It is the time of year when kids and teens start returning to the hallways of the nation’s elementary, middle and high schools in droves. Whether kids attend school in person or virtually, the start of the school year can be an exciting time, and it can be an anxiety-inducing time for kids and parents alike.
While all parents of school-age children and teens have challenges to navigate at this time of year, co-parents who are no longer romantically involved tend to weather some unique stresses. Most of the time, there is a significant parenting time shift that occurs when school starts. One parent who may have seen a lot of their kids during the summer may be seeing far less of them during the school year and vice versa.
Even when this kind of switch isn’t relevant for a dual-household family, getting used to the scheduling realities of the school year is not an insignificant undertaking and can cause a great deal of stress. Knowing how to address potential stressors proactively can help make the transition to the school year easier for everyone.
A few tips to keep in mind
From coordinating who is responsible for pickups and drop-offs to who will handle signups for extracurricular activities, it can be very helpful for co-parents to develop regular, effective communication. Co-parents who struggle to communicate without fighting – and those who are prone to being straight-up scatterbrained – can particularly benefit from streamlining their communications on a co-parenting app or platform. Using a communal calendar, financial tracking hub and notes section of such platforms can help to ensure that everyone remains on the same page.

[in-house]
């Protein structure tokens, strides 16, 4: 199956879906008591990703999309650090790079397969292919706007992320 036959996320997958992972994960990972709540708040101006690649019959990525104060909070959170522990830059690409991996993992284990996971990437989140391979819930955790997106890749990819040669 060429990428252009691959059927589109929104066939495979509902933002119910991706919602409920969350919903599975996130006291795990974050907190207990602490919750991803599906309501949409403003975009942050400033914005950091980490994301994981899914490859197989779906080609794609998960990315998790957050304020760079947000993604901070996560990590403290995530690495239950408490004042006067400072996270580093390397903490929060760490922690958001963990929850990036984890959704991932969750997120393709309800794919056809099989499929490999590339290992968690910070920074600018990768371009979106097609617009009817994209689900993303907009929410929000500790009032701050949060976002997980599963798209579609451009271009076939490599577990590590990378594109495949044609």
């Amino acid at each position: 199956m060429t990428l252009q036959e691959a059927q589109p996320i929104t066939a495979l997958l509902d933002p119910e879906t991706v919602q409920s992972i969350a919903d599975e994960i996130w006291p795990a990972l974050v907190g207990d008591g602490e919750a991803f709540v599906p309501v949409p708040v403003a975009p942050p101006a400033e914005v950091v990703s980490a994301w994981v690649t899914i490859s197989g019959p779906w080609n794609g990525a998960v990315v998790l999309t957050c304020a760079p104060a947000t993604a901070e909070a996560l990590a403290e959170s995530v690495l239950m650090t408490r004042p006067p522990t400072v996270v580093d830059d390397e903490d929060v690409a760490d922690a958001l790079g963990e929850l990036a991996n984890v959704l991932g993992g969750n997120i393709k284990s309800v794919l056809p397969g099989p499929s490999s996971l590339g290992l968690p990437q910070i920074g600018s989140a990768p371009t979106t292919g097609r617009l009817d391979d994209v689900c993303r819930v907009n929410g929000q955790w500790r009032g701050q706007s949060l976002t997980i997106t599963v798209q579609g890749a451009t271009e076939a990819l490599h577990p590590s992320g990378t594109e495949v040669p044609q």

Additionally, families that haven’t already integrated virtual visitation terms into their parenting plans can benefit from making this adjustment. Virtual visitation can allow kids to remain connected with whichever parent is not currently residing where they are. Legal guidance is important when modifying parenting plans.
The start of the school year is a stressful time. However, as long as everyone works to remain connected, the challenges of co-parenting during the fall, winter and spring will be minimized to a significant extent for most families.